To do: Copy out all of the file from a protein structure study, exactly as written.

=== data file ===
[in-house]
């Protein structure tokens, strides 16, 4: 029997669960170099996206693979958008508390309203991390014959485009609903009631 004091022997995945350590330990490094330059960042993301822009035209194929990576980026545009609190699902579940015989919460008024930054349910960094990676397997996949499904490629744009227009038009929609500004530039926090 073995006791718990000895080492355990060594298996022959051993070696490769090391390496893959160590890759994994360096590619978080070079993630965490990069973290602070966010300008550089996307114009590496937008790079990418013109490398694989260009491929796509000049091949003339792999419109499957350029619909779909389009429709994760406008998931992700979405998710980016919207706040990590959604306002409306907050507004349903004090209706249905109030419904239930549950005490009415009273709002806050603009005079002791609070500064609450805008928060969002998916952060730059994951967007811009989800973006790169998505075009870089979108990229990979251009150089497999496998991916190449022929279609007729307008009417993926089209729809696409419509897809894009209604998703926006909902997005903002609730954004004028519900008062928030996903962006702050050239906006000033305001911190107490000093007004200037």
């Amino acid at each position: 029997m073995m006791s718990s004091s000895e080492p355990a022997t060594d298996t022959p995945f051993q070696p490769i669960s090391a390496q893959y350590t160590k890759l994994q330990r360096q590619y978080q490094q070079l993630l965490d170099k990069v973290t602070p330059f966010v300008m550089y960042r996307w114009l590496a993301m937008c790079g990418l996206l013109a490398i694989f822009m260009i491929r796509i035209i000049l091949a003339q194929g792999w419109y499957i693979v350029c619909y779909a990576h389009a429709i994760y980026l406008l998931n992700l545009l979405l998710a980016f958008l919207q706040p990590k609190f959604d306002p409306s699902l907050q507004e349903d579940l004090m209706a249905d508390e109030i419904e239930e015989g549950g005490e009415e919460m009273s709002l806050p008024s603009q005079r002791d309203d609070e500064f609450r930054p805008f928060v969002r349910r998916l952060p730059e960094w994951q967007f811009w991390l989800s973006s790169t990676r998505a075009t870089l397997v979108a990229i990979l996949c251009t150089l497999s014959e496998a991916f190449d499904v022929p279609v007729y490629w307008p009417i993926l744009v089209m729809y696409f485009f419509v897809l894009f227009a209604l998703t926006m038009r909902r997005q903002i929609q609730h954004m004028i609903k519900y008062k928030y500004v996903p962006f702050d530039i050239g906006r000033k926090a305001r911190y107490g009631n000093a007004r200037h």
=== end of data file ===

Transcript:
[in-house]
């Protein structure tokens, strides 16, 4: 029997669960170099996206693979958008508390309203991390014959485009609903009631 004091022997995945350590330990490094330059960042993301822009035209194929990576980026545009609190699902579940015989919460008024930054349910960094990676397997996949499904490629744009227009038009929609500004530039926090 073995006791718990000895080492355990060594298996022959051993070696490769090391390496893959160590890759994994360096590619978080070079993630965490990069973290602070966010300008550089996307114009590496937008790079990418013109490398694989260009491929796509000049091949003339792999419109499957350029619909779909389009429709994760406008998931992700979405998710980016919207706040990590959604306002409306907050507004349903004090209706249905109030419904239930549950005490009415009273709002806050603009005079002791609070500064609450805008928060969002998916952060730059994951967007811009989800973006790169998505075009870089979108990229990979251009150089497999496998991916190449022929279609007729307008009417993926089209729809696409419509897809894009209604998703926006909902997005903002609730954004004028519900008062928030996903962006702050050239906006000033305001911190107490000093007004200037």
């Amino acid at each position: 029997m073995m006791s718990s004091s000895e080492p355990a022997t060594d298996t022959p995945f051993q070696p490769i669960s090391a390496q893959y350590t160590k890759l994994q330990r360096q590619y978080q490094q070079l993630l965490d170099k990069v973290t602070p330059f966010v300008m550089y960042r996307w114009l590496a993301m937008c790079g990418l996206l013109a490398i694989f822009m260009i491929r796509i035209i000049l091949a003339q194929g792999w419109y499957i693979v350029c619909y779909a990576h389009a429709i994760y980026l406008l998931n992700l545009l979405l998710a980016f958008l919207q706040p990590k609190f959604d306002p409306s699902l907050q507004e349903d579940l004090m209706a249905d508390e109030i419904e239930e015989g549950g005490e009415e919460m009273s709002l806050p008024s603009q005079r002791d309203d609070e500064f609450r930054p805008f928060v969002r349910r998916l952060p730059e960094w994951q967007f811009w991390l989800s973006s790169t990676r998505a075009t870089l397997v979108a990229i990979l996949c251009t150089l497999s014959e496998a991916f190449d499904v022929p279609v007729y490629w307008p009417i993926l744009v089209m729809y696409f485009f419509v897809l894009f227009a209604l998703t926006m038009r909902r997005q903002i929609q609730h954004m004028i609903k519900y008062k928030y500004v996903p962006f702050d530039i050239g906006r000033k926090a305001r911190y107490g009631n000093a007004r200037h």